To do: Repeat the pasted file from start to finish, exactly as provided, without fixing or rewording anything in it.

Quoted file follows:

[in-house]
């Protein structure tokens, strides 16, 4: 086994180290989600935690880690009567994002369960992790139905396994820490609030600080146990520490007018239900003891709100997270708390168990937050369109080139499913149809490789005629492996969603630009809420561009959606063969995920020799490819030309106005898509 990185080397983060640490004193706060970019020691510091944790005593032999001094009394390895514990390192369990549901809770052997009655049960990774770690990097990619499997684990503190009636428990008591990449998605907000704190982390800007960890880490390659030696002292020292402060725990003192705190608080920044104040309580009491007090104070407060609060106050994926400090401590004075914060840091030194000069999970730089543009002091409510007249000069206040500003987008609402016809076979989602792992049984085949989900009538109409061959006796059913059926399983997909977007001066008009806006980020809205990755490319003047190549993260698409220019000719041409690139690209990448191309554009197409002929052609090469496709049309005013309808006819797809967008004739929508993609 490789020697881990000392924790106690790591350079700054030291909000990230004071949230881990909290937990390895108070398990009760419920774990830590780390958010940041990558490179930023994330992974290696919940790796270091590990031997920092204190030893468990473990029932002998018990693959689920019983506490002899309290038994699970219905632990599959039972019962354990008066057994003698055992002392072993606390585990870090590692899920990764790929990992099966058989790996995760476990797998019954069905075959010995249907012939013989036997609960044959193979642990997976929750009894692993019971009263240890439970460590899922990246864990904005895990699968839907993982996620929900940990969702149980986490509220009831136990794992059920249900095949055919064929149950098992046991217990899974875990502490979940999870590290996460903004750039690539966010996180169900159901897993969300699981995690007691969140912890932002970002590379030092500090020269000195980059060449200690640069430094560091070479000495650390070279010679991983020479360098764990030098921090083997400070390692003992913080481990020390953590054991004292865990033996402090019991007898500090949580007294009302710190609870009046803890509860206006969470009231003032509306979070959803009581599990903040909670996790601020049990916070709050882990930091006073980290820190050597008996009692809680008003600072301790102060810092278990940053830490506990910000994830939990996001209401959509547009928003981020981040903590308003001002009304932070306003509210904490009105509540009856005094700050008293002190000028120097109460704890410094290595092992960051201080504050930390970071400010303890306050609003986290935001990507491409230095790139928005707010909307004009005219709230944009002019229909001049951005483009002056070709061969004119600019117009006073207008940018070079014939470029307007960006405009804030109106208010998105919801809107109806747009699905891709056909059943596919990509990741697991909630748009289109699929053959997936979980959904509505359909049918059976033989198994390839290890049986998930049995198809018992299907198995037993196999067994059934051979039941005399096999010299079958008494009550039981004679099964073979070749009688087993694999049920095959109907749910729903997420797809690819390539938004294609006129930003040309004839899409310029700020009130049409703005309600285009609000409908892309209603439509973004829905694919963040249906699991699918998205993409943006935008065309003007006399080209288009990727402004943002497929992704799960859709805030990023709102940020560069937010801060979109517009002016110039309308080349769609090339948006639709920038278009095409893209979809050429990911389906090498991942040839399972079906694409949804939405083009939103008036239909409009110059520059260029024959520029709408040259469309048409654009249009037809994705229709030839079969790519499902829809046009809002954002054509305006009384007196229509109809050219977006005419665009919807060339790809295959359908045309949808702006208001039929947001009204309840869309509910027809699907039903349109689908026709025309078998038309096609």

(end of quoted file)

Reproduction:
[in-house]
């Protein structure tokens, strides 16, 4: 086994180290989600935690880690009567994002369960992790139905396994820490609030600080146990520490007018239900003891709100997270708390168990937050369109080139499913149809490789005629492996969603630009809420561009959606063969995920020799490819030309106005898509 990185080397983060640490004193706060970019020691510091944790005593032999001094009394390895514990390192369990549901809770052997009655049960990774770690990097990619499997684990503190009636428990008591990449998605907000704190982390800007960890880490390659030696002292020292402060725990003192705190608080920044104040309580009491007090104070407060609060106050994926400090401590004075914060840091030194000069999970730089543009002091409510007249000069206040500003987008609402016809076979989602792992049984085949989900009538109409061959006796059913059926399983997909977007001066008009806006980020809205990755490319003047190549993260698409220019000719041409690139690209990448191309554009197409002929052609090469496709049309005013309808006819797809967008004739929508993609 490789020697881990000392924790106690790591350079700054030291909000990230004071949230881990909290937990390895108070398990009760419920774990830590780390958010940041990558490179930023994330992974290696919940790796270091590990031997920092204190030893468990473990029932002998018990693959689920019983506490002899309290038994699970219905632990599959039972019962354990008066057994003698055992002392072993606390585990870090590692899920990764790929990992099966058989790996995760476990797998019954069905075959010995249907012939013989036997609960044959193979642990997976929750009894692993019971009263240890439970460590899922990246864990904005895990699968839907993982996620929900940990969702149980986490509220009831136990794992059920249900095949055919064929149950098992046991217990899974875990502490979940999870590290996460903004750039690539966010996180169900159901897993969300699981995690007691969140912890932002970002590379030092500090020269000195980059060449200690640069430094560091070479000495650390070279010679991983020479360098764990030098921090083997400070390692003992913080481990020390953590054991004292865990033996402090019991007898500090949580007294009302710190609870009046803890509860206006969470009231003032509306979070959803009581599990903040909670996790601020049990916070709050882990930091006073980290820190050597008996009692809680008003600072301790102060810092278990940053830490506990910000994830939990996001209401959509547009928003981020981040903590308003001002009304932070306003509210904490009105509540009856005094700050008293002190000028120097109460704890410094290595092992960051201080504050930390970071400010303890306050609003986290935001990507491409230095790139928005707010909307004009005219709230944009002019229909001049951005483009002056070709061969004119600019117009006073207008940018070079014939470029307007960006405009804030109106208010998105919801809107109806747009699905891709056909059943596919990509990741697991909630748009289109699929053959997936979980959904509505359909049918059976033989198994390839290890049986998930049995198809018992299907198995037993196999067994059934051979039941005399096999010299079958008494009550039981004679099964073979070749009688087993694999049920095959109907749910729903997420797809690819390539938004294609006129930003040309004839899409310029700020009130049409703005309600285009609000409908892309209603439509973004829905694919963040249906699991699918998205993409943006935008065309003007006399080209288009990727402004943002497929992704799960859709805030990023709102940020560069937010801060979109517009002016110039309308080349769609090339948006639709920038278009095409893209979809050429990911389906090498991942040839399972079906694409949804939405083009939103008036239909409009110059520059260029024959520029709408040259469309048409654009249009037809994705229709030839079969790519499902829809046009809002954002054509305006009384007196229509109809050219977006005419665009919807060339790809295959359908045309949808702006208001039929947001009204309840869309509910027809699907039903349109689908026709025309078998038309096609």